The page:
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My Sour Dough Starter has a very thin, runny consistency. Is that the way it should be? I thought it would be thicker. Is there anything I can do to save it?
Janet from Niagara
Go to this site. It has lot of info. Hope this helps. Good luck.
I don't think anything is wrong with it. I have had some blow up the bag (yeasty) and others do nothing, but they all taste the same in the end.
Sometimes when your flour/water ratio is off, it is easy to have runny starter. Weighing your water and flour can help. I add a little rye flour to help thicken it up when mine gets on the liquidy side. Your starter is working just fine as long as it bubbles and makes you smile when you take a whiff of it.
I currently have two different starters going and one is much thinner than the other, but they both have that same yeasty sour smell and the breads come out fine with both so unless yours smells bad, I think it would be just fine.
I am looking for a sourdough bread recipe with a starter that is easy and fool proof. Preferably the kind with instant potato flakes. I hope someone can help.
By Karen from Clemmons, NC
Potato Flake sourdough starter and bread recipe. To make from scratch:
1 cup warm water
1/2 cup sugar
1 package (2-1/4 teaspoons) dry yeast
3 level Tablespoons instant potato flakes
Using a good quart canning jar, mix water, sugar, yeast, and potato flakes. Let this ferment on counter for two days.
Feed starter following ingredients. Stir well.
1 cup warm water
1/2 cup sugar
3 level tablespoons potato flakes
After feeding starter let stand on countertop for 12 hours with the lid firmly tightened. You are now ready to make bread.
Bread Recipe To make dough:
Mix starter well and remove 1 cup to make bread. Return the rest of starter to refrigerator. Keep covered. Repeat this process every 3 to 6 days. Place the one cup of starter in a large bowl and add:
1/2 cup sugar
1/2 cup corn oil
1 tablespoon salt
1-1/2 cups warm water
6 cups bread flour
Mix into stiff batter (I use wooden spoon and then hands), divide into 3 lumps (if you want the smaller loaves or 2 lumps if you use the 9x5 in. loaf pans). Oil a large pan such as a broiler pan and roll each lump in oil and put in the large pan. cover lightly with saran wrap, leave on counter 12 hours.
Next step: Knead each lump on floured surface until no longer sticky to touch (not much). Put in oiled loaf pans and cover lightly with saran wrap. Let stand on counter 6 to 12 hours until risen.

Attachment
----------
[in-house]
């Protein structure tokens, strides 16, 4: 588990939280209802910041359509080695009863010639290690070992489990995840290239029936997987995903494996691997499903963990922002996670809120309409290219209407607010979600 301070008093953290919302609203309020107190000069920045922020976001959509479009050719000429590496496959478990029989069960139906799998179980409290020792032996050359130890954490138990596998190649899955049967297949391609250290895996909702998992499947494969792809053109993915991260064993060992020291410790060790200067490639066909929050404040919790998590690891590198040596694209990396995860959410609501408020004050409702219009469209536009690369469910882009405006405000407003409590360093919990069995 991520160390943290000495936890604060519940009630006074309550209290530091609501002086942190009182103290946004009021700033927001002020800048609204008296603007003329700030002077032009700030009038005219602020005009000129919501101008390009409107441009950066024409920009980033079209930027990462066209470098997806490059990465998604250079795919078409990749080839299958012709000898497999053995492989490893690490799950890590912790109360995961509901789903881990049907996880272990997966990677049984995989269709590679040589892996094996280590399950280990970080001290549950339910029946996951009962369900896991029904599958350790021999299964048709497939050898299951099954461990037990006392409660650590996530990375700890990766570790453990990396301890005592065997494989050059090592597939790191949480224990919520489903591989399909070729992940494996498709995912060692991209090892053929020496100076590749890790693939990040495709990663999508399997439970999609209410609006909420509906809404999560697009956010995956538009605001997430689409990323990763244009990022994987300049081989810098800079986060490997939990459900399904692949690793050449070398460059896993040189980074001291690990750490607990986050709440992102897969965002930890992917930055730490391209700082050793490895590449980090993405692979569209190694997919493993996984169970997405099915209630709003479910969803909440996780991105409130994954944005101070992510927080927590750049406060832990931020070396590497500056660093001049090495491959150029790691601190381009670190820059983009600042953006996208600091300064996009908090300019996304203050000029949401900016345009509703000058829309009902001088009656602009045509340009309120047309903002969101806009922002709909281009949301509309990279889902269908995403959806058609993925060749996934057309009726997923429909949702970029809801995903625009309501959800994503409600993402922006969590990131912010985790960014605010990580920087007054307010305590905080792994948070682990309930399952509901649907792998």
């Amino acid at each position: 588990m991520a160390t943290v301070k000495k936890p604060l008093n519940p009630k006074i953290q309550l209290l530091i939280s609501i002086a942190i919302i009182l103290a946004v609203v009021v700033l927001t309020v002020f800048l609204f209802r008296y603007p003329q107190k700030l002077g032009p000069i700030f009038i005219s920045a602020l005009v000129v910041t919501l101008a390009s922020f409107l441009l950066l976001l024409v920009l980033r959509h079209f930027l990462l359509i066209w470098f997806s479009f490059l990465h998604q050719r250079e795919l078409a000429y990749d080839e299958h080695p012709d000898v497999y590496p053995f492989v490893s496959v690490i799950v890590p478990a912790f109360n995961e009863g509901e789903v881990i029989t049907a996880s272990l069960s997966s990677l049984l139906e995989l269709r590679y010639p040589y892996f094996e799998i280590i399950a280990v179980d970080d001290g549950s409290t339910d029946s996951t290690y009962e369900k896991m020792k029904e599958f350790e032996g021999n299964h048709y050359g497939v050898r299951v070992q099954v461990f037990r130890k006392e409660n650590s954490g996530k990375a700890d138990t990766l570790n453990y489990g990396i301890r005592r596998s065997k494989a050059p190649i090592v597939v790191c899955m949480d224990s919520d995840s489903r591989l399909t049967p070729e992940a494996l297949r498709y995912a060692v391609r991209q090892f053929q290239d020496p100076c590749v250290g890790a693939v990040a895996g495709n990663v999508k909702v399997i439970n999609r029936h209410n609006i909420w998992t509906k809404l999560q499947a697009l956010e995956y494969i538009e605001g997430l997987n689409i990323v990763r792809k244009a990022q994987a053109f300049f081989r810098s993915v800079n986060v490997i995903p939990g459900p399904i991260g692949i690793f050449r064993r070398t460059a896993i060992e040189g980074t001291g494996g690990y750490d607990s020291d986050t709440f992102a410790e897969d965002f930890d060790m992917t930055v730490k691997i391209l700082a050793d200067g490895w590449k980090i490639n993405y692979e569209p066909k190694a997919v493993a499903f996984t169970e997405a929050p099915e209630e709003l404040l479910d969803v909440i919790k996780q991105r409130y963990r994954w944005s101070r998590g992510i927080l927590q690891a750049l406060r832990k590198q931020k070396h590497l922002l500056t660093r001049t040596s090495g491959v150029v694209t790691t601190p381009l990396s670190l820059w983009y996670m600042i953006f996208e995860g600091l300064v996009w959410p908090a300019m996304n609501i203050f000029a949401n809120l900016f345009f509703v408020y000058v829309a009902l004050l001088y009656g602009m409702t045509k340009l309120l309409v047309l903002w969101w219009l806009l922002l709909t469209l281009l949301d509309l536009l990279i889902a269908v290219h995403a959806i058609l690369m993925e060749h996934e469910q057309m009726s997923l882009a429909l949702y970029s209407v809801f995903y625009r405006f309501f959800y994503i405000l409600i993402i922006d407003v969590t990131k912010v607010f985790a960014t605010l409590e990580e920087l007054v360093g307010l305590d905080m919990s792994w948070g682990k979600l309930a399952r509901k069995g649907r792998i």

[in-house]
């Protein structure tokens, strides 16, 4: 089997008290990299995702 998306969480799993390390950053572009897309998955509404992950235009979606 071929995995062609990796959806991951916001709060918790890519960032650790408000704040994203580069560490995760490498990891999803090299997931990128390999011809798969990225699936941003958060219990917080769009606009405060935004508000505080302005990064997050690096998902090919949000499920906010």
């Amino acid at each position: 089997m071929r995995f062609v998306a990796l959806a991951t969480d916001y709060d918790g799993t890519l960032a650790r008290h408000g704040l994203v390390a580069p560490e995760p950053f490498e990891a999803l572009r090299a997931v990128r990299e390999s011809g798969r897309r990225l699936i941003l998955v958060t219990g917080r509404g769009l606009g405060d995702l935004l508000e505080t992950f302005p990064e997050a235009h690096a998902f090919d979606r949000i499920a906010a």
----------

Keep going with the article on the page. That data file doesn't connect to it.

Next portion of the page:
Preheat oven to 350*. Bake on next to bottom rack for 25 to 30 minutes until golden brown and checked with a toothpick for doneness. Cool on racks in pan.
If you don't want to make bread every 3 to 6 days, you still need to feed the starter every 3 to 6 days to keep it totally alive. When you feed it always keep 1 cup of fed starter in the refrigerator to feed again. You can either give someone the excess starter or throw it out, don't let it accumulate to much. Bill
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I need a recipe for sour dough starter. I had a starter that used potatoes, the dough set out for eight hours, then the rolls had to rise for about that long. I think the starter used yeast and potatoes. I have a problem getting my starter to grow. It wants to just sit there.
Here is the recipe that my mother-in-law gave me. I hope it works for you. It doesn't use potatoes.
Mix together and let stand at room temperature for two days. Stir twice a day as the mixture tends to separate. Refrigerate covered.
Feed dough when it gets to less than 2 cups, as most recipes call for 1 cup and you have to have at least 1 cup to feed.
To feed dough:
When the dough is activated (bubbles), stir and return to refrigerator.
Be sure to leave your sourdough starter mix in a glass container, such as a canning jar and not in
a metal container.
By Geri in KY
Sour Dough Starter
Printed from http://cooks.com
First make potato water by cutting up two medium sized potatoes into cubes and boil in three cups of water until tender. Remove the potatoes and measure out 2 cups of remaining liquid. Mix the potato water, flour, and sugar into a smooth paste. Set in a warm place until starter mixture rises to double its original size.
Sour Dough Biscuits:
Place flour in large bowl, make a well in the center and add sour dough starter (above). Stir in salt, soda, and sugar and add shortening. Gradually mix in enough flour to make a stiff dough. Pinch off dough for one biscuit at a time. Form a ball and roll it in melted shortening. Crowd biscuits in a round 8 inch cake pan and allow to rise in a warm place for 20 to 30 minutes before baking. Bake at 425 degrees F until done.
Here is the recipe for starter I have used for years.
Put ingredients into a 4-6 quart plastic or glass container and mix well. Use wood or plastic spoon. Cover, but vent slightly. (Do not seal). Let set 6 hours or overnight in warm place, approximately 85 degrees. Dough will ferment and increase in size.
Use 1 cup for making bread and store remainder in fridge. Feed the starter weekly.
To feed starter, to at least one cup starter, add:
Cover and let set in warm place overnight and is ready to use. Store remaining starter in fridge.
Hope this helps
Elles from AR (10/26/2004)